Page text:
There is some confusion surfacing in the Arkansas Governor’s race. Here we sit just past the 4th of July heading into the November election cycle with two distinct Arkansans vying for the state’s top executive spot.
The confusion: Most Arkansans, when asked, really can’t say what makes these two men different from the other. Despite millions of dollars raised and spent to this point in the campaign, there are few real discernible personal differences to the Arkansas voter. There needs to be some significant separation between now and November if Arkansans are indeed going to elect a leader for state government. Leadership in this race must rise to the top. That would be a true separation from what we are seeing and reading from each of the candidates.
Our state government has been led by one of the most popular and strong Democratic governors of the last 20 years, under a newly Republican led legislature or a group of solons who are basically split along party lines.
Mike Ross, a strong Democrat, is no clone of Mike Beebe. Neither is Asa Hutchinson a Mike Beebe in GOP clothing.
Some voters lament the “awfulness” of the testy U.S. Senate race which has “powered down” the impact of selection in this governor’s race. Many in the business community shiver at the prospect that an overshadowing U.S. Senate race may – may mind you – toss in a less than desirable leader into our state’s very demanding job as governor.
Both men were elected to the U.S. Congress. One chose to leave a very safe seat to become a Cabinet member. The other got tired of the deadlock and left after a decade of service.
Both men have a background in radio. Asa Hutchinson, and his brother, Tim Hutchinson, once co-owned a Christian radio station in Northwest Arkansas that was mostly pre-recorded music and right-wing talk radio programs. Mike Ross worked his way through Community College and into adult hood spinning 45’s, reading AP news and local ad copy on a couple of in-state radio stations.
Both men have distinct campaign styles and records.
Mike Ross has never lost a race, be it for the Nevada County Quorum Court, Arkansas State Senate or the 4th Congressional District seat. And for the Congressional seat he defeated an incumbent Republican – Jay Dickey of Pine Bluff – twice.
Asa Hutchinson, the record will show is 0-3 in state wide races and has only won one true campaign contest – for 3rd District Congress, when his brother Tim Hutchinson vacated that seat for the U.S. Senate run. Asa Hutchinson has never served at the state level. Mike Ross has been a state Senator.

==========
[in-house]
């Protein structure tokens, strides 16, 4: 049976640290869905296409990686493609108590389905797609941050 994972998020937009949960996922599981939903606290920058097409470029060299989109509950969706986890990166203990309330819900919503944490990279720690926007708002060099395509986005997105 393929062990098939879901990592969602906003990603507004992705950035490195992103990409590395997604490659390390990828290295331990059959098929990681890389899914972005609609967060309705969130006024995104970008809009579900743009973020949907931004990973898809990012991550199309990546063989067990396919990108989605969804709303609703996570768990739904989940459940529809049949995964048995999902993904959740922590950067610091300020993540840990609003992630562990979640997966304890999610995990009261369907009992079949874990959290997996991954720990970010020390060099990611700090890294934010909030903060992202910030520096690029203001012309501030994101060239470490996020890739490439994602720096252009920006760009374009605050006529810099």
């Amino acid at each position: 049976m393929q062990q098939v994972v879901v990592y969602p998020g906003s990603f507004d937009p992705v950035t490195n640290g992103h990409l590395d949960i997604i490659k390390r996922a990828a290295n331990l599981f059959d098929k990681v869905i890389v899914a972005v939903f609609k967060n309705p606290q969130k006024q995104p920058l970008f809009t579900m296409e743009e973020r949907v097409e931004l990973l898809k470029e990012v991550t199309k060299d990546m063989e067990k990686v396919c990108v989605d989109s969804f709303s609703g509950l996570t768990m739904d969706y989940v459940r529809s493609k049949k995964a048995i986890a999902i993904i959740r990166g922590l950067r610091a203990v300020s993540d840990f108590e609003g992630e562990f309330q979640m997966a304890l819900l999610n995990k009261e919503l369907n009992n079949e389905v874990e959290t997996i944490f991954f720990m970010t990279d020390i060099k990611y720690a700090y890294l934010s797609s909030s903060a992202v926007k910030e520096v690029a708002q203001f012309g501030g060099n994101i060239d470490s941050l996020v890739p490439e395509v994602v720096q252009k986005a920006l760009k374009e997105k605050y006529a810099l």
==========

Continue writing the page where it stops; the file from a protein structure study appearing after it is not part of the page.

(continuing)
Both men talk about jobs. That’s well and good. But at best, without additional federal assistance or a state Legislature buying into their building programs, all we will hear is a paper plan to create jobs.
Both men talk about education – and here is one difference to date. Mike Ross is a firm believer in Pre-K and early education, especially reading and math skills. Asa Hutchinson talks about teaching more computer code writing and technical skills in the upper levels of high school.
Both men have opinions on the Arkansas Private Option, the expansion of the state’s Medicaid program. This issue may be an area for more separation in the days ahead. Mike Ross favors the Private Option and says he will work to keep it. Asa Hutchinson says it is up to the Legislature, while in a TV ad he has said he opposes Obama care and “always will.”
On the effort to raise the state’s minimum wage via a ballot initiative which may or may not make the ballot, there is some separation. Mike Ross says he supports the ballot initiative. Asa Hutchinson opposes the ballot initiative and is against raising Arkansas’ minimum wage from $6.25 an hour to $8.25.
Both men likely to wear out the other’s voting record. This, however, is not true campaign separation. Separation can only come from debates, public forums (where both men are present) and retail campaigning out and across Arkansas.
Both campaign managers will disagree with my call for separation. They think there is significant separation already. It is easy to simply refute those claims. Independent thinking Arkansans want to see more on why they should choose one man over the other, despite their party affiliation, to lead this state.
Asa Hutchinson should know this. Mike Beebe showed voters in 2005 why he deserved the corner office at the State Capitol over Asa. Mike Ross needs more than a “head nod” from Beebe to be Arkansas’ next governor. He needs to separate himself from his opponent.
It is not so much about the political party in the Arkansas Governor’s race. It truly is where the best leader clearly rises to the top.
Take deep breath fellows and start making more separation and less far-flung position papers and “gotcha” advertising. Roll up your sleeve and give us more retail politics. If you guys don’t, in November we will all be shaking our heads about who to elect as Arkansas’ next governor.